Cheryl Gress Editor-in-Chief

3 minutes reading time (517 words)



Thank you Hydragun for sending us a review sample!

In August we agreed to review the Citysports Massage Gun. At the time the massage gun was $160 (it’s now $99.99) and since we didn’t get reimbursed as promised we returned it and got our money back. Because we found the massage gun useful, we bought a $79.99 Chirogun out of pocket (It now sells for $117). Not only is the Chirogun half the price, it has thirty speeds instead of twenty and fifteen replacement heads compared to Hydragun's six. 

Hydragun reached out to us to do a comparison between their $299 product and the Amazon offerings. To be honest, many of the massage guns available on Amazon look similar and it makes you wonder how many of them are manufactured at the same factory and have different stickers and LEDs added to make them slightly different.

Though Hydragun is a relatively new startup from Singapore, they back their products with a thirty-day return policy and a 1.5 year warranty. The Chrirogun only offers a 1 year warranty.

Hydragun claims to be quiet and its noise level ranges from 30 to 50dB. It’s on par with our other massage gun so I can’t really say it’s any different in that respect. The Aerospace grade aluminum shell gives the Hydragun a nice feel, but it also makes it a few ounces heavier than the competition. The nanoscale silicon wrapped handle gives it a nice non-slip grip which comes in handy if you use this massage gun after working up a sweat.

The battery life can last between three and six hours depending on which of the six speeds you run it on. The bottom three LEDs on the back of the gun let you know the battery level. I’m happy to report that the AC adapter has outlet configurations for United States and European electrical sockets. There are six speeds that range from 1300 to 3200 RPM. The Chirogun maxes out at 3200 RPM divided between thirty speed levels.


The Chirogun offers a mix of fifteen plastic and foam attachments. The Hydragun offers six with a couple of them having a (thin) stainless steel coating. The foam ball head is ideal for larger muscle groups including glutes, quads, lats, and traps. There’s a plastic and a steel flat head and these are good for wide areas including pecs and back muscles. The bullet head is designed for inner joints, feet, and deeper penetration. The fork head can be used on the back and medium muscle groups like forearms and calves. The last head is a steel round head for larger muscle groups that need a harder massage.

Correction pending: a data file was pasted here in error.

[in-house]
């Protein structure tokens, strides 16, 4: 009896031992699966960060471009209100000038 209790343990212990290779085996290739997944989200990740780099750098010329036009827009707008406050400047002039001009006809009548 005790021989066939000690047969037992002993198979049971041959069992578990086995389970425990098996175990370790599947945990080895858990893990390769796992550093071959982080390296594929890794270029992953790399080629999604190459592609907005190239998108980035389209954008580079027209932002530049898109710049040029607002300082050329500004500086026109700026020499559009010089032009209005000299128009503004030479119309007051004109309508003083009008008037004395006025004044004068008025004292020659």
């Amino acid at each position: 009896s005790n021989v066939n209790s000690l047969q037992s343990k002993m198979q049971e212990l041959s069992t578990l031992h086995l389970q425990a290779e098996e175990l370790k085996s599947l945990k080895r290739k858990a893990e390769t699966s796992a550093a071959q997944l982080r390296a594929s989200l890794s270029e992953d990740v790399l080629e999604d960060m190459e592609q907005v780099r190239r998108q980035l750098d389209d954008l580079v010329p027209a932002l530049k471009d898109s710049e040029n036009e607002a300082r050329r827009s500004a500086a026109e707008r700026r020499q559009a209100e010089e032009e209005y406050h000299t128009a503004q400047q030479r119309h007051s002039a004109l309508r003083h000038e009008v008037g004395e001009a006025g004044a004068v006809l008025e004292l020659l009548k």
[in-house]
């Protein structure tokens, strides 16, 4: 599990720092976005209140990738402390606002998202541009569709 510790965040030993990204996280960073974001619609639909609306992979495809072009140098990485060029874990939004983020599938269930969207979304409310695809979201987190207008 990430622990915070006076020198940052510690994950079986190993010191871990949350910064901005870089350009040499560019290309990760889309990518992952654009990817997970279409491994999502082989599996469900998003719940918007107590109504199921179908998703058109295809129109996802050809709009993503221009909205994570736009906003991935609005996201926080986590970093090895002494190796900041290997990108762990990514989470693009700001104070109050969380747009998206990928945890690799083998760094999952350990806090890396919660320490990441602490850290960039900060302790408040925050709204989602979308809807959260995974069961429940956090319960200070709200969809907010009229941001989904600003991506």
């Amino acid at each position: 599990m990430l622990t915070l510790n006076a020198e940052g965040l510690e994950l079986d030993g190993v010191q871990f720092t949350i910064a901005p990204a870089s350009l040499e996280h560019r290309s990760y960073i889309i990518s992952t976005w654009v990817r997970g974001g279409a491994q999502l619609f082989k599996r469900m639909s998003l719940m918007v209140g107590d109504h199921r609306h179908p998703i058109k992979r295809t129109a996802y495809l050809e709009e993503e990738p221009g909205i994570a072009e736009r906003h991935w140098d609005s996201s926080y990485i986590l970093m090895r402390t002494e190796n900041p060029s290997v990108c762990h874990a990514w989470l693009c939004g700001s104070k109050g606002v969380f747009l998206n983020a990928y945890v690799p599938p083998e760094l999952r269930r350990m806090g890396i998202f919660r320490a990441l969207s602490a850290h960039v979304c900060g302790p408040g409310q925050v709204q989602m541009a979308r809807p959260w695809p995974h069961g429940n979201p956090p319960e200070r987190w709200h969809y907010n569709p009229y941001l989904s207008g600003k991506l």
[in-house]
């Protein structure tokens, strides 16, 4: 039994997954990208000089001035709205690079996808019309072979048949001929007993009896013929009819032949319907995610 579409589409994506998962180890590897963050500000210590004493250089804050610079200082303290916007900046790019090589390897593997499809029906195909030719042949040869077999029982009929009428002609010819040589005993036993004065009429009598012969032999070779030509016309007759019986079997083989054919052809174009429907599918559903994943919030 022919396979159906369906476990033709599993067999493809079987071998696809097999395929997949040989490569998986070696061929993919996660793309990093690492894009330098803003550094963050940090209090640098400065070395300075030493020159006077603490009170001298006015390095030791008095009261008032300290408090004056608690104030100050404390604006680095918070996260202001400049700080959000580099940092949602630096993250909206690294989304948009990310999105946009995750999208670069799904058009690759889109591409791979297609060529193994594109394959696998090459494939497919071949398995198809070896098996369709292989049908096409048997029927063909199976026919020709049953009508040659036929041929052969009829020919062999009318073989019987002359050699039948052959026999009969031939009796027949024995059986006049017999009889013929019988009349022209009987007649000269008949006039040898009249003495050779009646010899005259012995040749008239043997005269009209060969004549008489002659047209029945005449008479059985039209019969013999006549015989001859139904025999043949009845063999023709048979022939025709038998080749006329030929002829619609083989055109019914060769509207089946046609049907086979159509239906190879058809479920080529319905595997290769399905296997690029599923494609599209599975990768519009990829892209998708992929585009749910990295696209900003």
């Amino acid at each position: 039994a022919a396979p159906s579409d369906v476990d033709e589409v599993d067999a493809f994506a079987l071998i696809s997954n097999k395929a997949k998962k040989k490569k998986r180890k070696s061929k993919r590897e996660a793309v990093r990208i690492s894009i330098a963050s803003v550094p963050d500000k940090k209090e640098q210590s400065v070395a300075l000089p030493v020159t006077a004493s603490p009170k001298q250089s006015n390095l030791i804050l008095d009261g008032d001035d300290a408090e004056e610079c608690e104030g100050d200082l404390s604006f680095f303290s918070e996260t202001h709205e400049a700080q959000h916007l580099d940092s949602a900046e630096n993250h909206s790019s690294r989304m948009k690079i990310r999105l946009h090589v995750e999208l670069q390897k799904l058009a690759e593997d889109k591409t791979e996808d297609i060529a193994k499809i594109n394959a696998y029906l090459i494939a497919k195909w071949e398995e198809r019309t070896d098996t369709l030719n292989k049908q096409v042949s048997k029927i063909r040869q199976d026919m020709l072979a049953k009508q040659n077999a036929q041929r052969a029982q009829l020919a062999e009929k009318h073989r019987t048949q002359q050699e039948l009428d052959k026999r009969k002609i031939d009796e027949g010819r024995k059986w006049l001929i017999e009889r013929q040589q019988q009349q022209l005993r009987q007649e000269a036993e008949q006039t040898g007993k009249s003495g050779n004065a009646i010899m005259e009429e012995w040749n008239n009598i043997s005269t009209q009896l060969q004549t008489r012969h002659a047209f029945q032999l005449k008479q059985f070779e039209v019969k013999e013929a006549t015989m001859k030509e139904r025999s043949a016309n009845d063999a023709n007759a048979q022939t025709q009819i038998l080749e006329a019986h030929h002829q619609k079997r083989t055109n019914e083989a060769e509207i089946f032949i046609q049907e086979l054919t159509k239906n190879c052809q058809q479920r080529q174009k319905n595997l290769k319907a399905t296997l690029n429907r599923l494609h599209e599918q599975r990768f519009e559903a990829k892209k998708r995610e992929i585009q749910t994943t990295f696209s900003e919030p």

There’s no doubt about it, the Hydragun is nice and definitely helps relieve sore muscles. However, it does have a hefty price tag. I have seen promotions on their website for $49-$70 discounts so be sure to look into the promotions before completing your purchase. If you’re still unsure about the quality, check out the reviews page for endorsements from various world champions as well as reviews and testimonials of satisfied customers.

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Christ Centered Gamer looks at video games from two view points. We analyze games on a secular level which will break down a game based on its graphics, sound, stability and overall gaming experience. If you’re concerned about the family friendliness of a game, we have a separate moral score which looks at violence, language, sexual content, occult references and other ethical issues.

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